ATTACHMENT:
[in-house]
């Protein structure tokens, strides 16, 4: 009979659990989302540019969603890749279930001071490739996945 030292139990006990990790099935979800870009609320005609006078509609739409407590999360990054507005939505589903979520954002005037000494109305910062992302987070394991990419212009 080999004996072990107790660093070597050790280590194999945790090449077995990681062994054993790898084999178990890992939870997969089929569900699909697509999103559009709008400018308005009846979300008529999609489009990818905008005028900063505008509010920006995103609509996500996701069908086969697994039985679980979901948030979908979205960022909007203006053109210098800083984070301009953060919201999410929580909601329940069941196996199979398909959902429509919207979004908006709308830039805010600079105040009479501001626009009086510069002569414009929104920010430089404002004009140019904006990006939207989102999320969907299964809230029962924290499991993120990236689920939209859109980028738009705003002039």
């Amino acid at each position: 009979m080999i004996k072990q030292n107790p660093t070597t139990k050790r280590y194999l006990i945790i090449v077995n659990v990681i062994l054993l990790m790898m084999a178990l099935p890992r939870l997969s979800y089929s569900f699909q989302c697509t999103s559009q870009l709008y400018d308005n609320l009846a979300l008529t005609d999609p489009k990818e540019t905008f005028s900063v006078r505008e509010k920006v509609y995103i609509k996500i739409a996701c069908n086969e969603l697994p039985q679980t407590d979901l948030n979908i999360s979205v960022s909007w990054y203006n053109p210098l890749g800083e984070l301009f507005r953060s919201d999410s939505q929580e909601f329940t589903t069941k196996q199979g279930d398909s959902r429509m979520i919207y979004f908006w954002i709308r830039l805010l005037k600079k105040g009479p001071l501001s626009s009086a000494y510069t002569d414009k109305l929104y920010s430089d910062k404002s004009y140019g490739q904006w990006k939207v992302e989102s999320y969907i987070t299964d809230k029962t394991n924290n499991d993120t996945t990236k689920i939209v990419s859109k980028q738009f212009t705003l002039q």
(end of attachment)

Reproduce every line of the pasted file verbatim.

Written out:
[in-house]
């Protein structure tokens, strides 16, 4: 009979659990989302540019969603890749279930001071490739996945 030292139990006990990790099935979800870009609320005609006078509609739409407590999360990054507005939505589903979520954002005037000494109305910062992302987070394991990419212009 080999004996072990107790660093070597050790280590194999945790090449077995990681062994054993790898084999178990890992939870997969089929569900699909697509999103559009709008400018308005009846979300008529999609489009990818905008005028900063505008509010920006995103609509996500996701069908086969697994039985679980979901948030979908979205960022909007203006053109210098800083984070301009953060919201999410929580909601329940069941196996199979398909959902429509919207979004908006709308830039805010600079105040009479501001626009009086510069002569414009929104920010430089404002004009140019904006990006939207989102999320969907299964809230029962924290499991993120990236689920939209859109980028738009705003002039």
């Amino acid at each position: 009979m080999i004996k072990q030292n107790p660093t070597t139990k050790r280590y194999l006990i945790i090449v077995n659990v990681i062994l054993l990790m790898m084999a178990l099935p890992r939870l997969s979800y089929s569900f699909q989302c697509t999103s559009q870009l709008y400018d308005n609320l009846a979300l008529t005609d999609p489009k990818e540019t905008f005028s900063v006078r505008e509010k920006v509609y995103i609509k996500i739409a996701c069908n086969e969603l697994p039985q679980t407590d979901l948030n979908i999360s979205v960022s909007w990054y203006n053109p210098l890749g800083e984070l301009f507005r953060s919201d999410s939505q929580e909601f329940t589903t069941k196996q199979g279930d398909s959902r429509m979520i919207y979004f908006w954002i709308r830039l805010l005037k600079k105040g009479p001071l501001s626009s009086a000494y510069t002569d414009k109305l929104y920010s430089d910062k404002s004009y140019g490739q904006w990006k939207v992302e989102s999320y969907i987070t299964d809230k029962t394991n924290n499991d993120t996945t990236k689920i939209v990419s859109k980028q738009f212009t705003l002039q």